Attorney for woman charged with manslaughter files motions to supress blood test, statements
ROCKLAND — The attorney for a 19-year-old South Thomaston woman charged with manslaughter in connection with a May 2017 car crash that killed a male passenger in the car she was driving is asking for a blood test and statements made to police to be excluded as evidence from any possible trial.
Kelsey Campbell was arrested Jan. 9 and charged with manslaughter, aggravated criminal operating under the influence and operating beyond license condition or restriction. Zachary Elwell, 21, of St. George, died in the May 25 crash in South Thomaston.
Defense Attorney Laura Shaw, of Camden, filed the motions in Knox County Unified Court March 1. In the motion, Shaw states that Campbell did not consent to the blood test and law enforcement officers lacked probable cause to require the woman to submit to a blood draw and this violated her constitutional rights.
Shaw further argues that her client was not advised of her Miranda rights by police before they questioned her at the scene of the crash and at the hospital. The motion states that police immediately treated the scene as a homicide investigation and the defendant was the subject of this investigation.
The definition of the Miranda law is that anyone in police custody must be told by police that they have the right to remain silent, anything they say can and will be used against them in a court of law and they have the right to an attorney.
A date has not yet been scheduled for the hearing on the motions in Knox County Unified Court.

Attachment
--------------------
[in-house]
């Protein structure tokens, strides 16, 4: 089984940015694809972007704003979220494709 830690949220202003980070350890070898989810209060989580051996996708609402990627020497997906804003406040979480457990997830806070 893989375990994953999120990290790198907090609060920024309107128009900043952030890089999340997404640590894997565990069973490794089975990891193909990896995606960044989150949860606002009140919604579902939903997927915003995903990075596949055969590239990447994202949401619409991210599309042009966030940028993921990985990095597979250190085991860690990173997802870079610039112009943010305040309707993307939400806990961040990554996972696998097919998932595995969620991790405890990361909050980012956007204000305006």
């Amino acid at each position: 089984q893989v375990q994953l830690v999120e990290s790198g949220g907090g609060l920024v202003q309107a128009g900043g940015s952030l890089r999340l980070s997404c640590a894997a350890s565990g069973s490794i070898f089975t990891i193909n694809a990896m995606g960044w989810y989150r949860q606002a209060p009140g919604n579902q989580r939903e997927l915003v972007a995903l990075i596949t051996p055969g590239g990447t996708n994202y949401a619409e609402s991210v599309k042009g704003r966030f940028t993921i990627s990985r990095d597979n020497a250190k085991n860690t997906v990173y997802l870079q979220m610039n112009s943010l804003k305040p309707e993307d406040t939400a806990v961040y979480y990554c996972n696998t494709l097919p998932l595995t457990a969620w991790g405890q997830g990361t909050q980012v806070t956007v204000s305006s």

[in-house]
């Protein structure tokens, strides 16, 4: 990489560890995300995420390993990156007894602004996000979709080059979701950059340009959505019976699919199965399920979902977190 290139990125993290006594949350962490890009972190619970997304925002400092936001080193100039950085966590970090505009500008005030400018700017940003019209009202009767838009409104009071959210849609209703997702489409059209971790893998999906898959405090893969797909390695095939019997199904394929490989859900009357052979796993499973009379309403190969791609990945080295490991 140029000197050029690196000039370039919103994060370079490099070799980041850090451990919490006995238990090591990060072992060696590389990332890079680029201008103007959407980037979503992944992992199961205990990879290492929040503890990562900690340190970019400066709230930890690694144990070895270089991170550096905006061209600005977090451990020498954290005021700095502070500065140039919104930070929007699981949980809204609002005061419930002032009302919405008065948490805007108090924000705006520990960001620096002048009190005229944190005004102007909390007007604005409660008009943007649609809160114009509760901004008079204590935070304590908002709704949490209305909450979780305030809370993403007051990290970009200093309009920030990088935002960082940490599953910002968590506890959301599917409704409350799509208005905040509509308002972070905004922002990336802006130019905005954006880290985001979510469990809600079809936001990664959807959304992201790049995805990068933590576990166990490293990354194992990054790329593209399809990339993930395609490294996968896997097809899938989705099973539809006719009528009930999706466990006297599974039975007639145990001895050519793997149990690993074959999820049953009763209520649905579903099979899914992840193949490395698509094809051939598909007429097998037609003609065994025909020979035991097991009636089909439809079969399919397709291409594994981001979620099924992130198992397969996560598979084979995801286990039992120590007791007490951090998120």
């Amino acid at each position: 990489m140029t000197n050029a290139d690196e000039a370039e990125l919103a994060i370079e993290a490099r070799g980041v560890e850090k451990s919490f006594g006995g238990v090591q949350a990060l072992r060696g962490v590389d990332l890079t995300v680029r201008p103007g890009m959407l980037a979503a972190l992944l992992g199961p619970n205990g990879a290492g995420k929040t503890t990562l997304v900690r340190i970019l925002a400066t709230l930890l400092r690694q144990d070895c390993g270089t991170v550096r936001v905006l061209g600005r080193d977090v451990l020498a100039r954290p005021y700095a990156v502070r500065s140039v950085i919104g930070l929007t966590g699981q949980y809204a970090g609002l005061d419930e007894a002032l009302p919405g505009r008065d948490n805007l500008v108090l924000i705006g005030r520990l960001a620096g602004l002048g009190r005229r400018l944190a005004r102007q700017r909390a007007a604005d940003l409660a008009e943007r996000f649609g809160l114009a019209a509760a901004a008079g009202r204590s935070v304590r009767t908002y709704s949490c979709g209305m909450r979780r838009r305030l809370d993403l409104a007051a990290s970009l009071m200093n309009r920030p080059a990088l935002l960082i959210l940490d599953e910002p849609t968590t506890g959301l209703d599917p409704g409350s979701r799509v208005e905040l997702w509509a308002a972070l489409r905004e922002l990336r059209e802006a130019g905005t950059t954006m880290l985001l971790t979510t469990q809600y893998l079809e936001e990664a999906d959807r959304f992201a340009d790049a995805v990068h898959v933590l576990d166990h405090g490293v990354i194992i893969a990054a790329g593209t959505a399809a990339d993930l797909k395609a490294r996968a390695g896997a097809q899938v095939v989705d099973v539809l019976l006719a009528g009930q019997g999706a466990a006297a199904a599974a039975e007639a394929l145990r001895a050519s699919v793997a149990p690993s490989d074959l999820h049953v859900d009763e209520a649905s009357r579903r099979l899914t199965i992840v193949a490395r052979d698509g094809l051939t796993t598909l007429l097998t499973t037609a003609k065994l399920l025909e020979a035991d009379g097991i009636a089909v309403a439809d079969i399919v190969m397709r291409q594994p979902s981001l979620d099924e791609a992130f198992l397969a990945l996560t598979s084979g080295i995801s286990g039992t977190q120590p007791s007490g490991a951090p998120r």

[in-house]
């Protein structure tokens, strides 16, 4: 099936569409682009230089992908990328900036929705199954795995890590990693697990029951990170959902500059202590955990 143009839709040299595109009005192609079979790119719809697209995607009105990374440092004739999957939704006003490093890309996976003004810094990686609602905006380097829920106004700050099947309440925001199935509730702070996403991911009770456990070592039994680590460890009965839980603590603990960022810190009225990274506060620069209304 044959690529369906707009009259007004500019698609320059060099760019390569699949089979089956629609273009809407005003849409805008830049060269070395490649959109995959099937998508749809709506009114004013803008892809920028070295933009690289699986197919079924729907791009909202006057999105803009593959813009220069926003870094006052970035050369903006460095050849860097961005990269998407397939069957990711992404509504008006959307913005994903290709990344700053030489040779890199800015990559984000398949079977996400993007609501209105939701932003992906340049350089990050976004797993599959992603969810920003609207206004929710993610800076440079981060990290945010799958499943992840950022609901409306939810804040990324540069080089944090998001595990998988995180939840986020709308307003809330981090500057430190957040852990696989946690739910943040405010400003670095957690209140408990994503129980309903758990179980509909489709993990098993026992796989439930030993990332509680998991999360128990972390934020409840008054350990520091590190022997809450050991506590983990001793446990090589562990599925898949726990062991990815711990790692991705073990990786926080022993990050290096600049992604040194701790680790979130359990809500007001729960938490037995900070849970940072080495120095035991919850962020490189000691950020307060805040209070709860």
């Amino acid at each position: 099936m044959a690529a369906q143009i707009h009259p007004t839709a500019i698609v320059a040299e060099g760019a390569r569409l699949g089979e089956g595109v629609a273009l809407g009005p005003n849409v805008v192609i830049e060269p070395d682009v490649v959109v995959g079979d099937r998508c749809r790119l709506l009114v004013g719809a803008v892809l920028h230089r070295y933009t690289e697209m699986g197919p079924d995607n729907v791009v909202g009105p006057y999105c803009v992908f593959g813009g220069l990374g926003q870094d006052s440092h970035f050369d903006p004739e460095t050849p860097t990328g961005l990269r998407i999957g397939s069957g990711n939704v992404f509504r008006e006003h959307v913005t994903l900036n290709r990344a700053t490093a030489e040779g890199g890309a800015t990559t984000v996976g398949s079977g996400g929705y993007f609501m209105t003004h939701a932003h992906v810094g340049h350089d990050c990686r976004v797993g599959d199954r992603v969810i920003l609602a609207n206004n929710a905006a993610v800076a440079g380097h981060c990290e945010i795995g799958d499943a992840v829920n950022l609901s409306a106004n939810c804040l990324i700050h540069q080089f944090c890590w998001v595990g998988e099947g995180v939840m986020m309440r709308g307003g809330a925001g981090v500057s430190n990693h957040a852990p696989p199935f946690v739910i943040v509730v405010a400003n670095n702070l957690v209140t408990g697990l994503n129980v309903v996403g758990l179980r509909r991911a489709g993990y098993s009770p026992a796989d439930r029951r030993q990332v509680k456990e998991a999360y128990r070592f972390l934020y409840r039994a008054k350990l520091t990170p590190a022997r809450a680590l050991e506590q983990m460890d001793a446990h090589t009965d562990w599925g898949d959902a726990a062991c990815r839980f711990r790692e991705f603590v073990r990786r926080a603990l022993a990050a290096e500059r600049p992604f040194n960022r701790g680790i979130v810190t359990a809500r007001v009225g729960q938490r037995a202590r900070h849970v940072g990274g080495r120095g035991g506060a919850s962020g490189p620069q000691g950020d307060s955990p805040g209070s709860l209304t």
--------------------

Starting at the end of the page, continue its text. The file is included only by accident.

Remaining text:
According to the affidavit filed in court by the Knox County Sheriff’s Office, deputies responded to a motor vehicle accident on Route 131 (St. George Road) involving a single vehicle, allegedly driven by Campbell. Police reported that the vehicle, a 2004 Subaru Outback, went off the road, struck a rock wall and several trees and then landed on its roof.
Elwell was thrown from the vehicle and was pronounced dead at the scene from head trauma.
A blood test was administered soon after the crash and Campbell allegedly had a blood alcohol level of 0.21, more than twice the legal limit, the affidavit states.
Police interviewed two witnesses who said that prior to the crash, the Subaru Outback passed them on Route 131 while traveling at a high rate of speed, according to court documents.
One witness said that after the vehicle passed him, he saw smoke coming from the side of the road and discovered the crash.
Following the crash, Campbell and another passenger were treated for minor injuries at Pen Bay Medical Center in Rockport.
Campbell made her initial court appearance Jan. 10 in Knox County Unified Court. Judge Susan Sparaco set Campbell’s bail at $2,500 cash at the hearing.
She did not enter a plea at the hearing because the two charges of manslaughter and criminal operating under the influence are felonies and the case will be presented to the grand jury.
Shaw spoke on behalf of her client in an email dated Jan. 15: “Kelsey Campbell is a smart, young girl with a bright future ahead of her. She is an adored member of the community, a college student, a hard worker, and a good person. She is not a criminal. What happened last May was not a crime, but a terrible tragedy, and Kelsey herself suffered a huge loss on that day. We plan to move forward aggressively, demonstrating Kelsey’s innocence of the charges brought against her at each stage of the proceedings.”
Reach Sarah Shepherd at firstname.lastname@example.org